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Biomaterials. 2012 Apr;33(10):2858-71. doi: 10.1016/j.biomaterials.2011.12.033. Epub 2012 Jan 13.

Non-invasive imaging of transplanted human neural stem cells and ECM scaffold remodeling in the stroke-damaged rat brain by (19)F- and diffusion-MRI.

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  • 1Kings College London, Institute of Psychiatry, Department of Neuroscience, London SE5 9NU, UK.

Abstract

Transplantation of human neural stem cells (hNSCs) is emerging as a viable treatment for stroke related brain injury. However, intraparenchymal grafts do not regenerate lost tissue, but rather integrate into the host parenchyma without significantly affecting the lesion cavity. Providing a structural support for the delivered cells appears important for cell based therapeutic approaches. The non-invasive monitoring of therapeutic methods would provide valuable information regarding therapeutic strategies but remains a challenge. Labeling transplanted cells with metal-based (1)H-magnetic resonance imaging (MRI) contrast agents affects the visualization of the lesion cavity. Herein, we demonstrate that a (19)F-MRI contrast agent can adequately monitor the distribution of transplanted cells, whilst allowing an evaluation of the lesion cavity and the formation of new tissue on (1)H-MRI scans. Twenty percent of cells labeled with the (19)F agent were of host origin, potentially reflecting the re-uptake of label from dead transplanted cells. Both T(2)- and diffusion-weighted MRI scans indicated that transplantation of hNSCs suspended in a gel form of a xenogeneic extracellular matrix (ECM) bioscaffold resulted in uniformly distributed cells throughout the lesion cavity. However, diffusion MRI indicated that the injected materials did not yet establish diffusion barriers (i.e. cellular network, fiber tracts) normally found within striatal tissue. The ECM bioscaffold therefore provides an important support to hNSCs for the creation of de novo tissue and multi-nuclei MRI represents an adept method for the visualization of some aspects of this process. However, significant developments of both the transplantation paradigm, as well as regenerative imaging, are required to successfully create new tissue in the lesion cavity and to monitor this process non-invasively.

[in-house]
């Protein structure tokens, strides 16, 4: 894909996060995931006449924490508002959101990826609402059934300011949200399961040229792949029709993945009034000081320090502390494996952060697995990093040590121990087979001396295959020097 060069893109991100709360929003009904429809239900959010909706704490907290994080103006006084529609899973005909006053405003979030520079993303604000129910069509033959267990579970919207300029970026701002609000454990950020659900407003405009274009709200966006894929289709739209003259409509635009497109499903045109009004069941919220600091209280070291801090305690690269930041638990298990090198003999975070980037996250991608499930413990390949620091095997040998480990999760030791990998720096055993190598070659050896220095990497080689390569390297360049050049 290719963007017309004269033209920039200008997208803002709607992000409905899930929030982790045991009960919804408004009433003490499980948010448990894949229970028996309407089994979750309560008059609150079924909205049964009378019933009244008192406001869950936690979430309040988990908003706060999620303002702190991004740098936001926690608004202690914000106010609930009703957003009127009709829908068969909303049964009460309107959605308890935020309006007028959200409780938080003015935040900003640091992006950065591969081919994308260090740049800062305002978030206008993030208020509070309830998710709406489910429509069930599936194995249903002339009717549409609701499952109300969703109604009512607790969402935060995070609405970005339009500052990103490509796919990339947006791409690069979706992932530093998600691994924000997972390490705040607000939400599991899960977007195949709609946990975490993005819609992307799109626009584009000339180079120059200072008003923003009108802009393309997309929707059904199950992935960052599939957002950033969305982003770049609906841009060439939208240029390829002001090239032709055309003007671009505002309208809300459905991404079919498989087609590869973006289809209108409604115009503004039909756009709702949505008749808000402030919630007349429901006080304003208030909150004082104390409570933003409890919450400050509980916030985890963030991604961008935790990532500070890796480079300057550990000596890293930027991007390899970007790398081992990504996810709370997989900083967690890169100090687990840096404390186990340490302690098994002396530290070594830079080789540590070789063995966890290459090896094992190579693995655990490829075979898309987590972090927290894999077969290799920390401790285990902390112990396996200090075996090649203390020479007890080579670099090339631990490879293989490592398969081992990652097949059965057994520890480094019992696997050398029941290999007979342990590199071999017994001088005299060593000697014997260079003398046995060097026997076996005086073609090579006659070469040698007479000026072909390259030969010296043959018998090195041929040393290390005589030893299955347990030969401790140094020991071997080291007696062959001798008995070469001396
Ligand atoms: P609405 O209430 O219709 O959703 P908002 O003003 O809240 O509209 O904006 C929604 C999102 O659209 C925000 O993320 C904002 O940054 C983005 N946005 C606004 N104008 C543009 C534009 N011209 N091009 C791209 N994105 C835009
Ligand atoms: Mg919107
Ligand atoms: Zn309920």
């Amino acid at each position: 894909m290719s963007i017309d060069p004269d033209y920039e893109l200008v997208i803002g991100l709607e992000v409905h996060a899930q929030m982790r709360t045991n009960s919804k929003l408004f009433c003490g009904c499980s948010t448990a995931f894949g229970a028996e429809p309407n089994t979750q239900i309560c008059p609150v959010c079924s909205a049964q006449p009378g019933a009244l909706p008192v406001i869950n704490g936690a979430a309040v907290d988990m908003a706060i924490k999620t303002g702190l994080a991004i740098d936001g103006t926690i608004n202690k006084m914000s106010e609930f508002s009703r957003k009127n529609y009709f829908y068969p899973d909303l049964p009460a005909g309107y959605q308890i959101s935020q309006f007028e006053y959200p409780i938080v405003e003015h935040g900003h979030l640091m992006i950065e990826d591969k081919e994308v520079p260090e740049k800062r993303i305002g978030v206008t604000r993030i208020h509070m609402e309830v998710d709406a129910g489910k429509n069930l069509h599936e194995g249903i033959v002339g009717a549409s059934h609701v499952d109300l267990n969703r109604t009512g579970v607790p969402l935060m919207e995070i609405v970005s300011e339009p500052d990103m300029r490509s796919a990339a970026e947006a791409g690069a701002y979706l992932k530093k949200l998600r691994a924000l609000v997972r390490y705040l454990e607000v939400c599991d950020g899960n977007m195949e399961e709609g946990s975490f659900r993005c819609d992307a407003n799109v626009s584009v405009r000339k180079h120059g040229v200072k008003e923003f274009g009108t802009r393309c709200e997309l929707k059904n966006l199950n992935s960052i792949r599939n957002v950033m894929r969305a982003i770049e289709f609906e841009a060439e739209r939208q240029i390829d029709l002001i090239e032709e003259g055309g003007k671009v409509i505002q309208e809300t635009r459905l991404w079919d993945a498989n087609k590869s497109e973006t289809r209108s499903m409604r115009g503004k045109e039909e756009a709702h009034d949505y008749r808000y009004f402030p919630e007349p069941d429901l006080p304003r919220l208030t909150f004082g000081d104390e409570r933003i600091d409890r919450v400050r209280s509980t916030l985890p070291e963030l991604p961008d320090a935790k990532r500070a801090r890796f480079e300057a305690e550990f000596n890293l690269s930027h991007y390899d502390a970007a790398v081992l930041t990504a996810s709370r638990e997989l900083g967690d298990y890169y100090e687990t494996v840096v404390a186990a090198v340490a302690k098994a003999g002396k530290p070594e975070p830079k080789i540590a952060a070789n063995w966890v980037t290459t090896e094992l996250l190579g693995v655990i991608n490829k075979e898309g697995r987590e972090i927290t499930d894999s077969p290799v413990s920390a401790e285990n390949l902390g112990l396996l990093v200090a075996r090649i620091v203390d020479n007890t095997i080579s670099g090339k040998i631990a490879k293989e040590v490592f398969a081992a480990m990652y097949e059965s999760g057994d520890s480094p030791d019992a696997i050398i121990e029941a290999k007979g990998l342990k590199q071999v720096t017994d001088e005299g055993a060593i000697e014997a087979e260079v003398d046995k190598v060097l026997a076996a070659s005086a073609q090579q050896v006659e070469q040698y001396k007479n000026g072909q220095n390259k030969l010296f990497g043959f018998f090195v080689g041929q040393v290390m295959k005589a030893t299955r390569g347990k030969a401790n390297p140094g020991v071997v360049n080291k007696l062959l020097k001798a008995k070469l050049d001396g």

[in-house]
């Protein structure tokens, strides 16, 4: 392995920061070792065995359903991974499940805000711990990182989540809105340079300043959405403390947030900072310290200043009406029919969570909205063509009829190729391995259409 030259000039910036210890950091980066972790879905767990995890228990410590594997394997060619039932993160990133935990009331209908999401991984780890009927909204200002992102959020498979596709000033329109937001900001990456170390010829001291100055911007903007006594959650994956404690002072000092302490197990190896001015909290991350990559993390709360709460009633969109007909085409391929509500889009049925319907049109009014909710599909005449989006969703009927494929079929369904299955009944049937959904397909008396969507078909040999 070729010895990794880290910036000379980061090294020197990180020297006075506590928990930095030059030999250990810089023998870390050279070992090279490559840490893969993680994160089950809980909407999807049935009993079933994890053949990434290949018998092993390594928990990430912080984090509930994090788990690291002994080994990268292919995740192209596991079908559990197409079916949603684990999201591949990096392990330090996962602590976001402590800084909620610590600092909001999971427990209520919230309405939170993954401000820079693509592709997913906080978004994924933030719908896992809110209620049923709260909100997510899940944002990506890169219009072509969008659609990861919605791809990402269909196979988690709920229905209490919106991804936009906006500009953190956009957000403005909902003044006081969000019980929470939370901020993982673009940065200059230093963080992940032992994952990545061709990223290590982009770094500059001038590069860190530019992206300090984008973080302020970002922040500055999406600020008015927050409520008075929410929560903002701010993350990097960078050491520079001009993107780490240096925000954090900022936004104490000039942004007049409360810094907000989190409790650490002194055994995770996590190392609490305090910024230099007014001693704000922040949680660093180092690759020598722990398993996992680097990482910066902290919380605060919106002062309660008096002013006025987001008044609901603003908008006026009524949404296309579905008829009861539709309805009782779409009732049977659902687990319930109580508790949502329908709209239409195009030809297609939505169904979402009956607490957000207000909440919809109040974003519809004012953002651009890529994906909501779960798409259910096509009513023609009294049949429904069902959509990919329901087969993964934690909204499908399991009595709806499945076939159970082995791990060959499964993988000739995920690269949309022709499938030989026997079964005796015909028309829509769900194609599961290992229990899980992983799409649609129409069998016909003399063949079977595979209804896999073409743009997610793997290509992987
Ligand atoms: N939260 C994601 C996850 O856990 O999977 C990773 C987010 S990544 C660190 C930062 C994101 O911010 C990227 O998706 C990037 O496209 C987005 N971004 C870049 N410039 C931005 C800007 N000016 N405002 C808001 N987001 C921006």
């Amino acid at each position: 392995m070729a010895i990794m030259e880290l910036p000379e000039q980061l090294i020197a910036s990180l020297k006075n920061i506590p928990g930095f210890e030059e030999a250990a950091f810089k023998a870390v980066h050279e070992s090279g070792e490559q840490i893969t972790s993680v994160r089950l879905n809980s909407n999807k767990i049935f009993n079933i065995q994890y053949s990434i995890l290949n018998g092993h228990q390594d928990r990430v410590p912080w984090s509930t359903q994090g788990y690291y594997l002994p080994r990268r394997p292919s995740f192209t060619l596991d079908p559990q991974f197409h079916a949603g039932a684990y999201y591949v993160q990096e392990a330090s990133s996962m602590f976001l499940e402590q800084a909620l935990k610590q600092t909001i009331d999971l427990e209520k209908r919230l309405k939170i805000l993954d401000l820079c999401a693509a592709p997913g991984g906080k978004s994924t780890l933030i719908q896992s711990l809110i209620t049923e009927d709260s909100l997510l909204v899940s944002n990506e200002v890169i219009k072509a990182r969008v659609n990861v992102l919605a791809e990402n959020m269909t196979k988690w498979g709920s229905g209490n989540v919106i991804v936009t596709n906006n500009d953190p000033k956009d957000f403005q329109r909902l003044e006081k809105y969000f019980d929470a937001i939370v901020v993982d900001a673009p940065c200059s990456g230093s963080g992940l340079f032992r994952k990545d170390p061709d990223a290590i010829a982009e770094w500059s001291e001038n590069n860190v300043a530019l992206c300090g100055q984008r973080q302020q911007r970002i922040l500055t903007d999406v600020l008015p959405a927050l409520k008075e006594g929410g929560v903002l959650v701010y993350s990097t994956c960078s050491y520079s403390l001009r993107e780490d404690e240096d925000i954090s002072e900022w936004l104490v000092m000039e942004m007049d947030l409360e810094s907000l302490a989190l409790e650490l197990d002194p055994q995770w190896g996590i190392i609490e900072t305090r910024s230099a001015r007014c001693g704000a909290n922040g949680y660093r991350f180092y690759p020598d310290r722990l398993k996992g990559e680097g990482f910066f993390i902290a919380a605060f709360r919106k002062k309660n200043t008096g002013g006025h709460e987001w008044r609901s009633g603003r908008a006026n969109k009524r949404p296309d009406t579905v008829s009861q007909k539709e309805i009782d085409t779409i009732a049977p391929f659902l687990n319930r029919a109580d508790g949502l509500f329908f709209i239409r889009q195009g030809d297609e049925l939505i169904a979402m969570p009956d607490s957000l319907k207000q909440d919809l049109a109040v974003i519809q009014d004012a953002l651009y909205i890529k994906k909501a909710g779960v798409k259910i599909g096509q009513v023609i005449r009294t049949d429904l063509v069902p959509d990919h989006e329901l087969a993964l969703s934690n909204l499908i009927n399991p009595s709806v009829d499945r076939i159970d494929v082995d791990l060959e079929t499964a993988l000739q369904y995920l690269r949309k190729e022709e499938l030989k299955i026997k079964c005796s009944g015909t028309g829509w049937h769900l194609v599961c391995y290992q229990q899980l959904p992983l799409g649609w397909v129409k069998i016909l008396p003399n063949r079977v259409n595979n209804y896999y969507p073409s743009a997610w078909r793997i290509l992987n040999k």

Copyright © 2011 Elsevier Ltd. All rights reserved.

PMID:
22244696
[PubMed - indexed for MEDLINE]
PMCID:
PMC3268910
Free PMC Article

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